SUDAN ARCHIVES: Yes because my sound can never get altered too much because I come in the studio with like a demo. Like, I know how to just, you know, do my own thing. And actually, maybe because I have my own sound as well. Like, I have these EPs out, and people kind of know what to expect. And it's great. I'm in the studio. Like, I have input. Like, I always, like, am - even with the engineering, I have ideas of how we can mess around with different effects. Like, it's just really fun.

FADEL: So you really keep control of the final product.


FADEL: So let's hear another song. This is "Coming Up."


SUDAN ARCHIVES: (Singing) I saw the trees. I'm in (unintelligible). I saw your smile, oh. It's not been the same for a while. Guess I've felt this way for some time. I'm not trying to offend you, but the (unintelligible) through. You said I gave up. I'm going under, not coming up.

FADEL: Can you tell us a bit about this song? What inspired it?

SUDAN ARCHIVES: There's there's actually, like, a voicemail of my friend's ex-boyfriend kind of like harassing her. Like, he just could not take no for an answer when they broke up. He had a hard time dealing with that. He would call her all the time. She would wake up to like 20 voicemails.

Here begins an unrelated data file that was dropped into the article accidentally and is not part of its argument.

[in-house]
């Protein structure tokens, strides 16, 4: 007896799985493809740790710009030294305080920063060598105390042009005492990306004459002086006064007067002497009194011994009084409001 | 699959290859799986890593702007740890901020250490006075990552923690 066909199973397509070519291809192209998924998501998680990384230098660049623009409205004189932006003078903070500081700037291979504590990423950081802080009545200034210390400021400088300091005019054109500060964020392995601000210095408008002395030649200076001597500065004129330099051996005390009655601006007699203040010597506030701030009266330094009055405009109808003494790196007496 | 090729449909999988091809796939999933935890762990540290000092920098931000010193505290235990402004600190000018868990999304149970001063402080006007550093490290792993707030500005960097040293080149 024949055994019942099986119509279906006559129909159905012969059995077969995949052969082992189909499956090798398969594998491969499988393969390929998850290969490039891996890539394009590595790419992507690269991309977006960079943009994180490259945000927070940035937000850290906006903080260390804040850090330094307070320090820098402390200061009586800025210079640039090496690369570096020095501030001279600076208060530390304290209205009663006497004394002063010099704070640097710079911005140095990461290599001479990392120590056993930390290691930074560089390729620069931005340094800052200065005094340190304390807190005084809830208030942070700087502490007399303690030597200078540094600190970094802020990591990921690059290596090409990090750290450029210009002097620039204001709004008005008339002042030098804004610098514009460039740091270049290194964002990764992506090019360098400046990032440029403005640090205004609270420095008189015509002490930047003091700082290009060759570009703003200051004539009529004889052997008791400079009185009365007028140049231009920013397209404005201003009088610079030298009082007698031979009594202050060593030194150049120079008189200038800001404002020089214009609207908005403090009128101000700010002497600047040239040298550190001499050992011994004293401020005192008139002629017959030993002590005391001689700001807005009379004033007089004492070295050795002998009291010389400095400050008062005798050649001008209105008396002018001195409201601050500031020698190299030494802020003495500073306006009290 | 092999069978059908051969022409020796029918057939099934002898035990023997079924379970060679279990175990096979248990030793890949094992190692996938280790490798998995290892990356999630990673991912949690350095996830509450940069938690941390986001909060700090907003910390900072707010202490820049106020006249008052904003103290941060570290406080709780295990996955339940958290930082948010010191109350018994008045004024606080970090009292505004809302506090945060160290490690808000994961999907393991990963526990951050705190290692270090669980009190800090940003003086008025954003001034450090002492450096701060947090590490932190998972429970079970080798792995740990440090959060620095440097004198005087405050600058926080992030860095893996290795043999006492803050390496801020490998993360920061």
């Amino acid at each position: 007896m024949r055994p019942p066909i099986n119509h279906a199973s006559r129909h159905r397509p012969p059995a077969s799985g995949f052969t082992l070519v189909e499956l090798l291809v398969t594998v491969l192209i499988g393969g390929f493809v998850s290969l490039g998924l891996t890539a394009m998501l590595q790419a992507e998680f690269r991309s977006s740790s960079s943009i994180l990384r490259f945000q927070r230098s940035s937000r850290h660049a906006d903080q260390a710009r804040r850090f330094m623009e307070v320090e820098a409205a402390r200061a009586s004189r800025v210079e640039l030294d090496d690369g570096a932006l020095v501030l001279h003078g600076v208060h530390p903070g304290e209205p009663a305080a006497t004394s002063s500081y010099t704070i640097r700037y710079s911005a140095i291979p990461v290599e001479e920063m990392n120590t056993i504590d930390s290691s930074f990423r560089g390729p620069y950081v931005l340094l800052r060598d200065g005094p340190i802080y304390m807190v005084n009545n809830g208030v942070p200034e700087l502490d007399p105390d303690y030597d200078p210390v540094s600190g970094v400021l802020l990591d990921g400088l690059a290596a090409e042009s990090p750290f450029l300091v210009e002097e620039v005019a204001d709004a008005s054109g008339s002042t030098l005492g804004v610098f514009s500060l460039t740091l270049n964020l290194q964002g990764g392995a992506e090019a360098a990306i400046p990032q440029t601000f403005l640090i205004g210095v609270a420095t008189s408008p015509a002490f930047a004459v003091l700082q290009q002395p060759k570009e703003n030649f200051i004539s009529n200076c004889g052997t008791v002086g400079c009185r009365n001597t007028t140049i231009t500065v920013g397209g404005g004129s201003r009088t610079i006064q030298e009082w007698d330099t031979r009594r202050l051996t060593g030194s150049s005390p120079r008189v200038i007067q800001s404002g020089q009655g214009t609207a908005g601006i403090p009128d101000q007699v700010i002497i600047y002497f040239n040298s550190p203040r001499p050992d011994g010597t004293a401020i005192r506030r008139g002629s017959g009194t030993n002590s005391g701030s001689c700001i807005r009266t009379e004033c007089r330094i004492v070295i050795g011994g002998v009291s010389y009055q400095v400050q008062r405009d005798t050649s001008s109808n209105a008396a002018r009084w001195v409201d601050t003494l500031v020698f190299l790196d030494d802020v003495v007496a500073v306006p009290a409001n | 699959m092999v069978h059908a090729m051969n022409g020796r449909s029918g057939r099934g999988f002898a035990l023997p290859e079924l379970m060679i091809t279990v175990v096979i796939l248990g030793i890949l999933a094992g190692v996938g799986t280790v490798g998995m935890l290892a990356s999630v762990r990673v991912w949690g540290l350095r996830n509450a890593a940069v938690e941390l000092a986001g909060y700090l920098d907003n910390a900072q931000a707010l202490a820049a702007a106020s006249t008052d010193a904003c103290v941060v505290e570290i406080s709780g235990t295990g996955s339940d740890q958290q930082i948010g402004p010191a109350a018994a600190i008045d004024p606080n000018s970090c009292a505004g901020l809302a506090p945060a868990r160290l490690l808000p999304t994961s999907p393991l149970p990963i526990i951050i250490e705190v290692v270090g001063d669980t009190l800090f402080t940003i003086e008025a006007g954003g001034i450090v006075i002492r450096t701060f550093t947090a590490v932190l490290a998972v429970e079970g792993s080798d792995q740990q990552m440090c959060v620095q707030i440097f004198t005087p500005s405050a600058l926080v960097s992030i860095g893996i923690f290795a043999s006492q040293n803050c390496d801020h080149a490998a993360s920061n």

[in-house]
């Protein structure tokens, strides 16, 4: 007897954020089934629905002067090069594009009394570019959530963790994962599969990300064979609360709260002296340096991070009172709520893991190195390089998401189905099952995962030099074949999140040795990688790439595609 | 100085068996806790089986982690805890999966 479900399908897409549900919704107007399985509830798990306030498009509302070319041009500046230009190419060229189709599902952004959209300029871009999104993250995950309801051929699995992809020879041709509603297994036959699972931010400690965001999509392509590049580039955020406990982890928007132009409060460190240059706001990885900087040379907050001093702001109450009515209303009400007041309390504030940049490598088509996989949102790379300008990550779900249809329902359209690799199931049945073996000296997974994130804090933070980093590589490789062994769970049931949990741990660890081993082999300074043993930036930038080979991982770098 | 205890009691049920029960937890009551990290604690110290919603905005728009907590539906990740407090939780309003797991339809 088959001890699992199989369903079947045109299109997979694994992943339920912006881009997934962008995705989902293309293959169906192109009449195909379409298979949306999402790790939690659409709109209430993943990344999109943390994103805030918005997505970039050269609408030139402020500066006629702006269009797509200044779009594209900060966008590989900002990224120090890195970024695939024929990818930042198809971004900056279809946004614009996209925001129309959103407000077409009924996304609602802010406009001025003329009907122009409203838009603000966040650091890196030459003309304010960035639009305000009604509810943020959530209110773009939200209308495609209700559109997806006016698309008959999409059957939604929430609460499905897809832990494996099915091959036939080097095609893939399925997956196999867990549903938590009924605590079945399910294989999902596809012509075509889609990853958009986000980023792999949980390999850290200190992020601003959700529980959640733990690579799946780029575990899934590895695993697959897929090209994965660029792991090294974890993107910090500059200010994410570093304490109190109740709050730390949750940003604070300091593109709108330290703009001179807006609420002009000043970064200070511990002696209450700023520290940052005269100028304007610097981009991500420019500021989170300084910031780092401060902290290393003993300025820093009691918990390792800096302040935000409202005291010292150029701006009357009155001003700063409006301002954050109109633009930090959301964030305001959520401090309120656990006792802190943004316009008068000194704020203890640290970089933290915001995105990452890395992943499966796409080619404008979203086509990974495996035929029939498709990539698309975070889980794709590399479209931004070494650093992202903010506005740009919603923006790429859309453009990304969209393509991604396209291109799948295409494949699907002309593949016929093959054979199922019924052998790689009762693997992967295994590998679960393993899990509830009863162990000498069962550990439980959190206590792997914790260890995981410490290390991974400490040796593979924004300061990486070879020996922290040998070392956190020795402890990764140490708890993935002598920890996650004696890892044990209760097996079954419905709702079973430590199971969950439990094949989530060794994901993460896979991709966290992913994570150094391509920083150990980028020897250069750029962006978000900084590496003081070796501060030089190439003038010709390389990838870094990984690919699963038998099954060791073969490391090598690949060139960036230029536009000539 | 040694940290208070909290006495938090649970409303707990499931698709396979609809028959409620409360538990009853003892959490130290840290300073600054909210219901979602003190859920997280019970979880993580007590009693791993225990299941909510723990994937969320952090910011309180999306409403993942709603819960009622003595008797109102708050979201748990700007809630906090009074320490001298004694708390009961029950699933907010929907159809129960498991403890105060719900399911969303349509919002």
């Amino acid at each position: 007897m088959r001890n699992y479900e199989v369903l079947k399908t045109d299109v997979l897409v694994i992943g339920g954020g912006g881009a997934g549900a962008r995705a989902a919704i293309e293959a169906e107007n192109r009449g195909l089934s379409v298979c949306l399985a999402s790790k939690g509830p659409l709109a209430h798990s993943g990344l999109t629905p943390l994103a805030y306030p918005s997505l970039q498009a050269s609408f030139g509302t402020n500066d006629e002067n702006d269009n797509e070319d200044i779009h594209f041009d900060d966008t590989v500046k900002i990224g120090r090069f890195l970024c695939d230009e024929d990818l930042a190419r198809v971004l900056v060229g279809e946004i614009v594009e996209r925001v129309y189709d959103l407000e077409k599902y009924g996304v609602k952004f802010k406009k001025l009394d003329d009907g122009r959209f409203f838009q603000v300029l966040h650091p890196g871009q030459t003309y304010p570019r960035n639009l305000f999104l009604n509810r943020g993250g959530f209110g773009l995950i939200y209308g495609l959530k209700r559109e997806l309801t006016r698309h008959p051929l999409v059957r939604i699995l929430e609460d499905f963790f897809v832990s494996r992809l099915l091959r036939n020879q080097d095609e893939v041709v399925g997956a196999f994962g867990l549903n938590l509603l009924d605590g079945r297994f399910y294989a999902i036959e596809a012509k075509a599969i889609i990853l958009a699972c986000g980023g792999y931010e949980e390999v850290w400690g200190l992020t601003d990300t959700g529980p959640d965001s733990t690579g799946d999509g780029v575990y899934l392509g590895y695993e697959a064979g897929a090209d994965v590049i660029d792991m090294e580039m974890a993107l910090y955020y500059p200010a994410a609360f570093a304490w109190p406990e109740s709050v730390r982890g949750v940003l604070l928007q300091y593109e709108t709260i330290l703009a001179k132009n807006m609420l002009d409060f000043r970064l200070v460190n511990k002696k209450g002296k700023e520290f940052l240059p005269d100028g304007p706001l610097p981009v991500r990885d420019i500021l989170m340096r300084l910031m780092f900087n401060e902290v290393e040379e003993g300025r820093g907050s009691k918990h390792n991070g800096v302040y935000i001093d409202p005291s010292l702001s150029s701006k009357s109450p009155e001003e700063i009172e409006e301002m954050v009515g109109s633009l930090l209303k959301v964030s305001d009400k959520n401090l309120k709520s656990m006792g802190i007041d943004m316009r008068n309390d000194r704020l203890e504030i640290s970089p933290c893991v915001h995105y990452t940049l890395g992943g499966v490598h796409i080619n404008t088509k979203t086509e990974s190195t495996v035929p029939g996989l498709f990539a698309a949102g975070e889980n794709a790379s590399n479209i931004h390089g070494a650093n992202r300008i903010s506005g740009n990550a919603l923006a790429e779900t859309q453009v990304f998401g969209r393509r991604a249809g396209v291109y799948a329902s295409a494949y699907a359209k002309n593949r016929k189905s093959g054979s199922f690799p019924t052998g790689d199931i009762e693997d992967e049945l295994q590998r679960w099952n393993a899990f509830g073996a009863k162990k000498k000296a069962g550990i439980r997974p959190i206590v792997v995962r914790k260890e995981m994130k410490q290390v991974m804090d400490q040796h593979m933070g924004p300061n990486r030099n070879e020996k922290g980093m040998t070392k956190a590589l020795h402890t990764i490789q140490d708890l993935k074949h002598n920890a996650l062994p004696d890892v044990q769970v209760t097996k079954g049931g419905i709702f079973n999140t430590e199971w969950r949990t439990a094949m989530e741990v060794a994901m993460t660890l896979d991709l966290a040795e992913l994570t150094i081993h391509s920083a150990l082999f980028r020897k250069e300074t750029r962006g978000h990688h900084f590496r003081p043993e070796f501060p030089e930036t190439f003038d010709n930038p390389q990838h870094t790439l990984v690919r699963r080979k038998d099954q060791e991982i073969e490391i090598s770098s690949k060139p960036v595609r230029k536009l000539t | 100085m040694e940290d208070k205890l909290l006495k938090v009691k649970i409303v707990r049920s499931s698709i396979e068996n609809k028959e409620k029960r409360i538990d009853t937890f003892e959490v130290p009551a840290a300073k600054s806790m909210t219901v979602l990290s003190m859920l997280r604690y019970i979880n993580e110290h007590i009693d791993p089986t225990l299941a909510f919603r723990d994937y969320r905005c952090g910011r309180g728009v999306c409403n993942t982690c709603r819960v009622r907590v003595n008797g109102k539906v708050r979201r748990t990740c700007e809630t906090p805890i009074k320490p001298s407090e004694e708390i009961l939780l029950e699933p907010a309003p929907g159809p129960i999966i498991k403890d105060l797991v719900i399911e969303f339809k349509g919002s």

UNIDENTIFIED PERSON: Please call me back. I really need to talk to you.

SUDAN ARCHIVES: So I was like, girl, give me that voicemail. I want to make a song about this, like...

FADEL: A lot of your songs, it seems like you're drawing a lot from your personal struggles, from the struggles of those around you. What were you going through when you were creating the album?